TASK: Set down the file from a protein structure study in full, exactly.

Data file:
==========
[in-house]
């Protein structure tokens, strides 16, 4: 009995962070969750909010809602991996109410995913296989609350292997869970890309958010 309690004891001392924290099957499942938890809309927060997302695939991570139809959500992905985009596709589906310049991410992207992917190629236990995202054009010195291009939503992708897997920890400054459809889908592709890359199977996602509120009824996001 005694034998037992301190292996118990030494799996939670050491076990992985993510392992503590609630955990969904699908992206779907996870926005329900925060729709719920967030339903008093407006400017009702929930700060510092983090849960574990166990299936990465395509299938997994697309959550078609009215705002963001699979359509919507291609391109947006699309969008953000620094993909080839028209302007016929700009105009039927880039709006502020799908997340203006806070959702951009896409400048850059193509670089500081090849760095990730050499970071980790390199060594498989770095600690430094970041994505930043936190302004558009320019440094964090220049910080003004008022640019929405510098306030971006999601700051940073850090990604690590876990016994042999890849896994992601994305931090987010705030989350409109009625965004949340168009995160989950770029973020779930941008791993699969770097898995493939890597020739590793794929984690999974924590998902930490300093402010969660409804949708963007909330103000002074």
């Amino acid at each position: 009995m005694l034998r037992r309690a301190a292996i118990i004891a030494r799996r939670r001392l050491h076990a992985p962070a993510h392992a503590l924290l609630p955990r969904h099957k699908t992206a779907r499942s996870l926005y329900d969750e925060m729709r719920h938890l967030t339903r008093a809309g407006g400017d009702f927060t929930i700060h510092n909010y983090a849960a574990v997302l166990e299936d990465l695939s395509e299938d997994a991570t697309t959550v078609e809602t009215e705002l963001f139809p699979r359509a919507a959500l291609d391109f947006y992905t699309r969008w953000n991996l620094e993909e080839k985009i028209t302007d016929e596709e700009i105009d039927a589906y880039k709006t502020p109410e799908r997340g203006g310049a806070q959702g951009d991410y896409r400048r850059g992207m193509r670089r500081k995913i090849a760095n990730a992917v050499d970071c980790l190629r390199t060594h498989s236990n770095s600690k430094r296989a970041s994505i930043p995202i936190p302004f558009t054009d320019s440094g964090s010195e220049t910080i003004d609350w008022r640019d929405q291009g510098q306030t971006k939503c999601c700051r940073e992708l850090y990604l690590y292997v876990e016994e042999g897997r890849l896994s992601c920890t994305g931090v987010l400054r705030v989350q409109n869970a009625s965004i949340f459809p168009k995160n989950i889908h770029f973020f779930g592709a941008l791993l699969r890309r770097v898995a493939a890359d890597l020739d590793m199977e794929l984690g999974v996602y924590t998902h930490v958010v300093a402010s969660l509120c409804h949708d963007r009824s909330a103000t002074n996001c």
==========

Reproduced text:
[in-house]
């Protein structure tokens, strides 16, 4: 009995962070969750909010809602991996109410995913296989609350292997869970890309958010 309690004891001392924290099957499942938890809309927060997302695939991570139809959500992905985009596709589906310049991410992207992917190629236990995202054009010195291009939503992708897997920890400054459809889908592709890359199977996602509120009824996001 005694034998037992301190292996118990030494799996939670050491076990992985993510392992503590609630955990969904699908992206779907996870926005329900925060729709719920967030339903008093407006400017009702929930700060510092983090849960574990166990299936990465395509299938997994697309959550078609009215705002963001699979359509919507291609391109947006699309969008953000620094993909080839028209302007016929700009105009039927880039709006502020799908997340203006806070959702951009896409400048850059193509670089500081090849760095990730050499970071980790390199060594498989770095600690430094970041994505930043936190302004558009320019440094964090220049910080003004008022640019929405510098306030971006999601700051940073850090990604690590876990016994042999890849896994992601994305931090987010705030989350409109009625965004949340168009995160989950770029973020779930941008791993699969770097898995493939890597020739590793794929984690999974924590998902930490300093402010969660409804949708963007909330103000002074």
């Amino acid at each position: 009995m005694l034998r037992r309690a301190a292996i118990i004891a030494r799996r939670r001392l050491h076990a992985p962070a993510h392992a503590l924290l609630p955990r969904h099957k699908t992206a779907r499942s996870l926005y329900d969750e925060m729709r719920h938890l967030t339903r008093a809309g407006g400017d009702f927060t929930i700060h510092n909010y983090a849960a574990v997302l166990e299936d990465l695939s395509e299938d997994a991570t697309t959550v078609e809602t009215e705002l963001f139809p699979r359509a919507a959500l291609d391109f947006y992905t699309r969008w953000n991996l620094e993909e080839k985009i028209t302007d016929e596709e700009i105009d039927a589906y880039k709006t502020p109410e799908r997340g203006g310049a806070q959702g951009d991410y896409r400048r850059g992207m193509r670089r500081k995913i090849a760095n990730a992917v050499d970071c980790l190629r390199t060594h498989s236990n770095s600690k430094r296989a970041s994505i930043p995202i936190p302004f558009t054009d320019s440094g964090s010195e220049t910080i003004d609350w008022r640019d929405q291009g510098q306030t971006k939503c999601c700051r940073e992708l850090y990604l690590y292997v876990e016994e042999g897997r890849l896994s992601c920890t994305g931090v987010l400054r705030v989350q409109n869970a009625s965004i949340f459809p168009k995160n989950i889908h770029f973020f779930g592709a941008l791993l699969r890309r770097v898995a493939a890359d890597l020739d590793m199977e794929l984690g999974v996602y924590t998902h930490v958010v300093a402010s969660l509120c409804h949708d963007r009824s909330a103000t002074n996001c």